Their Eyes Were Watching GodHurston in Eatonville

• As Hurston described it, Eatonville is “a city of five lakes, three croquet courts, three hundred brown skins, three hundred good swimmers, plenty guavas, two schools, and no jailhouse.”
• Hurston was never indoctrinated with inferiority.
• She was considered the native daughter of Eatonville.
• She came back to Eatonville after graduating from college to study the townspeople she had grown up with.
• She included painted images of Eatonville in her famous books Mules of Men (1935) and Their Eyes Were Watching God (1937)

Hurston's grave

Eatonville After Zora

• Hurston brought light and pride to Eatonville and African-Americans all over the country and Eatonville has a lot of cultural importance today.
• She has inspired African-Americans today and other writers such as Toni Morrison, a Pulitzer Prize and Nobel Prize winning author.
• Hurston’s works were forgotten after her death, but, in 1980, Robert E. Hemenway wrote a literary biography about her that made her popular again.
• In 1988, Orange County officials tried to put a five-lane highway through Eatonville.
• The community planned a Hurston festival to show what the highway would ruin in Eatonville. Thousands of people attended the festival each year and the highway project was eventually cancelled
• History and culture was revived in Eatonville and Hurston was a local hero.

Zora Neale Hurston Festival

Dedications to Zora in Eatonville

• In 2006, a library was named after Hurston and is located on Kennedy Boulevard.
• In 1990, the Zora Neale Hurston Museum of Fine Arts was established. The mission of the museum is “to educate the public about Eatonville’s historic and cultural significance” and “to use the community’s heritage and cultural vibrancy for its economic development”
• The Zora Neale Hurston Festival is held each year in January in Eatonville. Thousands of local residents and tourists attend each year for the multi-day event. The festival holds museum exhibitions, public discussions, concerts, and more to celebrate Hurston’s works.

References

Leininger, P.; Perkins, B.; and Perkins, G. B. (1991). Benet’s Reader’s Encyclopedia of American Literature. (pp. 506) New York: HarperCollins. From Literature Resource Center.

Sobeloff, J. (2002). Short Stories from Students. Detroit: Gale. From Literature Resource Center.

Zaidman, L. M. (1989). Dictionary of Literary Biography. American Short-Story Writers, 1910-1945: First Series. Ed. Bobby Ellen Kimbel. (Vol. 86) Detroit: Gale Research. From Literature Resource Center.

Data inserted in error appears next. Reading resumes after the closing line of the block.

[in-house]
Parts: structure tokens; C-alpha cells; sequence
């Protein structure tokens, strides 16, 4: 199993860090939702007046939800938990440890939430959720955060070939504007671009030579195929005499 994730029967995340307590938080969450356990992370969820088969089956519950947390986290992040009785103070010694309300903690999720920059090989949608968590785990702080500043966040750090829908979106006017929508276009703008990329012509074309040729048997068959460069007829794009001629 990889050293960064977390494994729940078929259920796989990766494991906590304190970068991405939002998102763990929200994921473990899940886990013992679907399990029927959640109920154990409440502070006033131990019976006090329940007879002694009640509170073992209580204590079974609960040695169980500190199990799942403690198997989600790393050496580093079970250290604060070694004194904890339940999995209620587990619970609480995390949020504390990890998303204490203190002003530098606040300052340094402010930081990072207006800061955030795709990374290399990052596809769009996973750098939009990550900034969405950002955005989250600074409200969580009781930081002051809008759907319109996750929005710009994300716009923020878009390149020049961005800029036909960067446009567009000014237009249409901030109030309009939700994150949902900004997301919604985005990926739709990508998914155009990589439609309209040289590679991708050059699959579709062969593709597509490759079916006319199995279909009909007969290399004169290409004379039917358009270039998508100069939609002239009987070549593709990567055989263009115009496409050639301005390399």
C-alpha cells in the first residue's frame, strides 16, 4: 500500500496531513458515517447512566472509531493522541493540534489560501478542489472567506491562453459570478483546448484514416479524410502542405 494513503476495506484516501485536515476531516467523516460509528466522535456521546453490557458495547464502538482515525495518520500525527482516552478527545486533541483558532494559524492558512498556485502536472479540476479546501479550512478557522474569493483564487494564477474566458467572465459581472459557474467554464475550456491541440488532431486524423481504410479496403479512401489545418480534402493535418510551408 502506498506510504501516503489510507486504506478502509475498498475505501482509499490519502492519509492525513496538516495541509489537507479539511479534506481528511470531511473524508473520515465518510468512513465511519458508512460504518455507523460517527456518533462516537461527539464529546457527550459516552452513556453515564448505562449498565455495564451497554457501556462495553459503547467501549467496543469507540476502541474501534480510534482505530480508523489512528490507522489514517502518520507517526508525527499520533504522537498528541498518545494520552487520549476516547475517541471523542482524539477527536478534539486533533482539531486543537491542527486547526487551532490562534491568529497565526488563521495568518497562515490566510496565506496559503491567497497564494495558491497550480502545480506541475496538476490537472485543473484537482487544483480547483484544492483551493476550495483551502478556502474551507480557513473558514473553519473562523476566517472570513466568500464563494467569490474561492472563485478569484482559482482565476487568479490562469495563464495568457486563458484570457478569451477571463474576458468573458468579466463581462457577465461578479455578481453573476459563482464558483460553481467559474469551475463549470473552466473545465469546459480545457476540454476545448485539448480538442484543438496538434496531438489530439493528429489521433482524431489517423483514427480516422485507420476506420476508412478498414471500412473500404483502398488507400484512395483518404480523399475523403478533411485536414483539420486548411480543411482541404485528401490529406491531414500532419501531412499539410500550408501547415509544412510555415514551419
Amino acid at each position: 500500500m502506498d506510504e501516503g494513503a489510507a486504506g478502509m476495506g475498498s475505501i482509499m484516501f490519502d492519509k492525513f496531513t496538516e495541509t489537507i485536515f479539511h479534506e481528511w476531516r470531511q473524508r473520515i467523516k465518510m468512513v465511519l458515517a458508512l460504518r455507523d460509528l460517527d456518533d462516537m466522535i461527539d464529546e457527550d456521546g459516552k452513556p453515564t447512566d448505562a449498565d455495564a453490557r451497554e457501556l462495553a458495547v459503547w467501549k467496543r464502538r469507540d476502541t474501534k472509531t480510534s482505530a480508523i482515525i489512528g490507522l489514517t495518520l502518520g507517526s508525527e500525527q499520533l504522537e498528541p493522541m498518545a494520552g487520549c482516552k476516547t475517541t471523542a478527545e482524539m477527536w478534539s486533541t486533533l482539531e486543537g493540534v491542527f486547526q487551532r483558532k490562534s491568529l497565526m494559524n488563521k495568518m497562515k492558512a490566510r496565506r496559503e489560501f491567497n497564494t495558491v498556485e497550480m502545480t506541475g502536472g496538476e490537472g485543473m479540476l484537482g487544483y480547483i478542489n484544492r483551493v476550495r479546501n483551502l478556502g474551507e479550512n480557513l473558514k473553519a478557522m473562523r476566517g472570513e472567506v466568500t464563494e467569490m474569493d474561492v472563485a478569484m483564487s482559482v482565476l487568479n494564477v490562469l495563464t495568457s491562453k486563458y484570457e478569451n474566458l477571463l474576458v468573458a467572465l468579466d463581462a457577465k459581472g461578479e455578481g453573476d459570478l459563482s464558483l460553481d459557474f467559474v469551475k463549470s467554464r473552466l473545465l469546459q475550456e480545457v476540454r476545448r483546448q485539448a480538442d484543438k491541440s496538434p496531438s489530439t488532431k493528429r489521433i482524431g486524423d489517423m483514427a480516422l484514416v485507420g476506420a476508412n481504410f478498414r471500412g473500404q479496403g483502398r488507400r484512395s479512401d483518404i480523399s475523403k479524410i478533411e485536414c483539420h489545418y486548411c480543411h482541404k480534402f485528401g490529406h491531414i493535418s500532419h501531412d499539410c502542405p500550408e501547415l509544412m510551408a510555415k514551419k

2010 Zora Neale Hurston Festival of the Arts and Humanities. (January 12, 2010). The Daily City. Retrieved from http://www.thedailycity.com/2010/01/2010-zora-neale-hurston-festival-of.html.

Kilson, M. (1972). The Transformation of Eatonville’s Ethnographer. Phylon, 55, 112-119.

Sharman, G. K. Florida’s Black History. Retrieved from http://www.abfla.com/1tocf/people/blackhistory3.html.

Abbott, D. (1991). Recovering Zore Neale Hurston’s Work. Frontiers: A Journal of Women Studies, 12, 174-181.

Women in History. (2010). Zora Neale Hurston biography – extended. Lakewood Public Library. Retrieved from http://www.lkwdpl.org/wihohio/hurs-zorx.htm.

Media, S. (2007). About Zora Neale Hurston. Estate of Zora Neale Hurston and HarperCollins. Retrieved from http://www.zoranealehurston.com/biography.html.

http://zoranealehurstonmuseum.com/about.html

Otey, F. M. (1989). Eatonville, Florida. A brief history of one of America’s first freedmen’s towns. Winter Park, Florida: Four-G Publishers, Inc.

http://go.galegroup.com/ps/retrieve.do?sgHitCountType=None&sort=RELEVANCE&inPS=true&prodId=LitRC&userGroupName=wint47629&tabID=T001&searchId=R1&resultListType=RESULT_LIST&contentSegment=&searchType=AdvancedSearchForm&currentPosition=1&contentSet=GALE|H1420002507&&docId=GALE|H1420002507&docType=GALE&role=LitRC

http://search.ancestrylibrary.com/cgi-bin/sse.dll?rank=1&gsfn=Zora+Neale&gsln=Hurston&gsby=&gsb2co=1%2cAll+Countries&gsb2pl=1%2c+&gsdy=&gsd2co=1%2cAll+Countries&gsd2pl=1%2c+&sbo=0&sbor=&ufr=0&wp=4%3b_80000002%3b_80000003&srchb=r&prox=1&ti=5542&ti.si=0&gss=angs-b&o_iid=21416&o_lid=21416&pcat=ROOT_CATEGORY&h=457987&recoff=1+3&db=1900usfedcen&indiv=1

http://proquest.umi.com/pqdweb?index=0&did=1628277931&SrchMode=2&sid=6&Fmt=3&VInst=PROD&VType=PQD&RQT=309&VName=PQD&TS=1289437306&clientId=394http://fcit.usf.edu/florida/lessons/hurston/hurston.htm

http://traditionofexcellence.wordpress.com/2008/10/01/zora-neale-hurstons-eatonville-still-a-florida-anomaly/

Zora Neale Hurston – Against the Norm